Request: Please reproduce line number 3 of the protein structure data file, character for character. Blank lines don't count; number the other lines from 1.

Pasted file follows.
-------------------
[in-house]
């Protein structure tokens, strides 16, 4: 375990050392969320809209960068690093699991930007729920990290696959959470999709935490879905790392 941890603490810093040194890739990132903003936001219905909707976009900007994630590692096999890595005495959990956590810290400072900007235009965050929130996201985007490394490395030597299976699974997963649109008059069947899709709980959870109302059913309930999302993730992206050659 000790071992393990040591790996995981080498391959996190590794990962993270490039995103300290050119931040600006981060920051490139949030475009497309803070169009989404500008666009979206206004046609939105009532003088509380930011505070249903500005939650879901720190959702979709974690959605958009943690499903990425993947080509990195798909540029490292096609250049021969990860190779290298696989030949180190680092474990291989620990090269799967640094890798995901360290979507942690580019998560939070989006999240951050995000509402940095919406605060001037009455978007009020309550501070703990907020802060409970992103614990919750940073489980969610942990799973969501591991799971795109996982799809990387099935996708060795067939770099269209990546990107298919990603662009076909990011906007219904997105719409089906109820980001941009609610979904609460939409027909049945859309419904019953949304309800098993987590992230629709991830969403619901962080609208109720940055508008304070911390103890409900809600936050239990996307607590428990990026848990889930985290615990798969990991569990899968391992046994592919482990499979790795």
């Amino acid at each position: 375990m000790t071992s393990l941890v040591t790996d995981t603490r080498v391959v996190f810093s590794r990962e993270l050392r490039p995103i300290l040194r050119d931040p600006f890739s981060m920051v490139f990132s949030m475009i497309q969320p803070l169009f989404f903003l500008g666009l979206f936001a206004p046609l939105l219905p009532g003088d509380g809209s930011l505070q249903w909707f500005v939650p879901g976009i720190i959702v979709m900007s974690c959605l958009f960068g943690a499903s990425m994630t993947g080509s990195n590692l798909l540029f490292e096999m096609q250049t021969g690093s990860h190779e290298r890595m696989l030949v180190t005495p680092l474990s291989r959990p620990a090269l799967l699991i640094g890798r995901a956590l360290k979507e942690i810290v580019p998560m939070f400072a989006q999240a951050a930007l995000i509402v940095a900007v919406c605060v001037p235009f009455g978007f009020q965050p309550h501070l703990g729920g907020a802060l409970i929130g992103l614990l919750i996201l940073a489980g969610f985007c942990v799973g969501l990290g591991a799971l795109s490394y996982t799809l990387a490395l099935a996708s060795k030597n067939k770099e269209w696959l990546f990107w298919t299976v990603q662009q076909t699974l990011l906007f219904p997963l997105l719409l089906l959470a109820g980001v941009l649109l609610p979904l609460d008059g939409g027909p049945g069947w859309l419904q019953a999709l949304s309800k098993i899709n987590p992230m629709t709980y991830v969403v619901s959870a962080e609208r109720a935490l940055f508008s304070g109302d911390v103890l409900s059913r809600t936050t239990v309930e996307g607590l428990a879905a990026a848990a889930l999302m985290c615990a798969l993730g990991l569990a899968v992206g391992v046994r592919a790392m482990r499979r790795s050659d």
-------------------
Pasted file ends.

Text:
């Amino acid at each position: 375990m000790t071992s393990l941890v040591t790996d995981t603490r080498v391959v996190f810093s590794r990962e993270l050392r490039p995103i300290l040194r050119d931040p600006f890739s981060m920051v490139f990132s949030m475009i497309q969320p803070l169009f989404f903003l500008g666009l979206f936001a206004p046609l939105l219905p009532g003088d509380g809209s930011l505070q249903w909707f500005v939650p879901g976009i720190i959702v979709m900007s974690c959605l958009f960068g943690a499903s990425m994630t993947g080509s990195n590692l798909l540029f490292e096999m096609q250049t021969g690093s990860h190779e290298r890595m696989l030949v180190t005495p680092l474990s291989r959990p620990a090269l799967l699991i640094g890798r995901a956590l360290k979507e942690i810290v580019p998560m939070f400072a989006q999240a951050a930007l995000i509402v940095a900007v919406c605060v001037p235009f009455g978007f009020q965050p309550h501070l703990g729920g907020a802060l409970i929130g992103l614990l919750i996201l940073a489980g969610f985007c942990v799973g969501l990290g591991a799971l795109s490394y996982t799809l990387a490395l099935a996708s060795k030597n067939k770099e269209w696959l990546f990107w298919t299976v990603q662009q076909t699974l990011l906007f219904p997963l997105l719409l089906l959470a109820g980001v941009l649109l609610p979904l609460d008059g939409g027909p049945g069947w859309l419904q019953a999709l949304s309800k098993i899709n987590p992230m629709t709980y991830v969403v619901s959870a962080e609208r109720a935490l940055f508008s304070g109302d911390v103890l409900s059913r809600t936050t239990v309930e996307g607590l428990a879905a990026a848990a889930l999302m985290c615990a798969l993730g990991l569990a899968v992206g391992v046994r592919a790392m482990r499979r790795s050659d």